WITH LOVE CANAL and West Valley in their back yard, Western New Yorkers know firsthand about pollution. They have gotten an unsavory taste of deadly threats to the environment and are sensitive to them -- perhaps more sensitive than residents in other parts of the country.
But as environmental damage has touched the lives and lands of many other Americans, national awareness of the danger has grown. So has the national will to combat problems early and effectively.
That increasing awareness helps explain why President Bush, who had opposed elevation of the Environmental Protection Agency into a full-fledged Department of the Environment, now endorses the change.
His welcome change of heart can be most helpful. The backing that he now promises ought to assure the success in Congress for bipartisan proposals to transform the EPA into the 15th department in the presidential Cabinet.
Such enhanced status is amply justified. There should be an environmental officer in the Cabinet as this new decade begins -- 20 years after President Nixon, responding to public concern over environmental problems, established the EPA through an executive order.
The EPA administers federal environmental laws. Its $5.6 billion annual budget includes the famed Superfund, money reserved to clean up existing hazardous dumps.
Cabinet status would recognize the importance of these duties and of the further efforts that have to be made to reclaim and protect the environment.
Those in the government who handle en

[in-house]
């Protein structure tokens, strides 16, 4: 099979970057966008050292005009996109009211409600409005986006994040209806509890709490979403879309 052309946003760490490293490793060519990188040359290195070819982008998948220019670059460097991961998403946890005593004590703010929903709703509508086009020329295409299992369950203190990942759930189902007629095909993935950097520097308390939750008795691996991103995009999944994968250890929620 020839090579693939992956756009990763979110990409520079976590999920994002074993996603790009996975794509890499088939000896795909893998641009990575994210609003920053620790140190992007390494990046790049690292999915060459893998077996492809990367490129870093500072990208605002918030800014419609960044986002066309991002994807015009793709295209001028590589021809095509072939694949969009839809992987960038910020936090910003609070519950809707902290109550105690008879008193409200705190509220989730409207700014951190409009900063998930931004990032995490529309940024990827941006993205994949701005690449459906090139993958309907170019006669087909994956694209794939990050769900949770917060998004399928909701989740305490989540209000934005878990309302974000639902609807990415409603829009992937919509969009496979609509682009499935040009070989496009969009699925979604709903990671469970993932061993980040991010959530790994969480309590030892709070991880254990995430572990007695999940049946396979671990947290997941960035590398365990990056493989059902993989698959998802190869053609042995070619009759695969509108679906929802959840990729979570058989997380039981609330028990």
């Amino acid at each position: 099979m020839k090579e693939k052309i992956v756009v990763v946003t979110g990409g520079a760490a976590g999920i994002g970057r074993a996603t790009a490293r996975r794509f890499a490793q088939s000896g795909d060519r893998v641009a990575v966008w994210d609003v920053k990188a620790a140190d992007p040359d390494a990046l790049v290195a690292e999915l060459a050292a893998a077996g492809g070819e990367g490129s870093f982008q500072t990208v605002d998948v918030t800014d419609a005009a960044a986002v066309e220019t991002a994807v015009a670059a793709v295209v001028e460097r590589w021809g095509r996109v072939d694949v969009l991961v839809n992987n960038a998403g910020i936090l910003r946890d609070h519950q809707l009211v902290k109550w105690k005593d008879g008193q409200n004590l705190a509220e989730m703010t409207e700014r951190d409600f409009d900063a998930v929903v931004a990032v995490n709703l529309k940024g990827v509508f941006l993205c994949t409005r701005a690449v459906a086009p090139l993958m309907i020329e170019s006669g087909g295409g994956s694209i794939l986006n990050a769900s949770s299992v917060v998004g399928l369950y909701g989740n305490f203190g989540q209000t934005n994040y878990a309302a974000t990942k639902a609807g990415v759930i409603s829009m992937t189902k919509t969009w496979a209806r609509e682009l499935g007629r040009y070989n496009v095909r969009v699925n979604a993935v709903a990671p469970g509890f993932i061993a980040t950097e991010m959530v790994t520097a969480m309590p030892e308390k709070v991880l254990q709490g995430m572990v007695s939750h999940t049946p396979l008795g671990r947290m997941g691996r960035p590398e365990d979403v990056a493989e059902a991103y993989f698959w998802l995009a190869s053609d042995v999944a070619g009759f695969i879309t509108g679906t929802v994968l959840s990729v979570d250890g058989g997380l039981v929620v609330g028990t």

vironmental issues would have greater influence, too, if they were at Cabinet level -- especially as they negotiate with other Cabinet heads and with foreign nations. Sen. John Glenn, D-Ohio, notes that only two major nations lack environmental ministries: Italy and the United States.
Bush recognized this weakness, too. In his Wednesday news conference, he emphasized that he believed that "Cabinet status will help influence the world's environmental policies."
It is true that this would be the 15th Cabinet department (the last one established, for veterans affairs, was added last March 15). Too many departments could overwhelm a president's managerial reach.
But this is not the policy area that should be cut, trimmed and narrowed. Environmental problems have built up over years of neglect and are now urgent and pervasive.
Pollution from industrial plants in the Midwest kills streams, fish and trees in New York and Canada. An oil tanker running aground off the Alaskan coast wrecks havoc with wildlife, costs millions to clean up and contributes to shortages that push up gasoline prices.
The problem is immense both in its potential dangers and in its possible costs, and it needs to be dealt with before it snowballs further.
Moreover, existing EPA procedures and functions, such as data collection, should be reviewed and upgraded.
Establishing a department of the environment would not solve the environmental problems by itself. But it would help focus and organize the task of restoring this soiled Earth.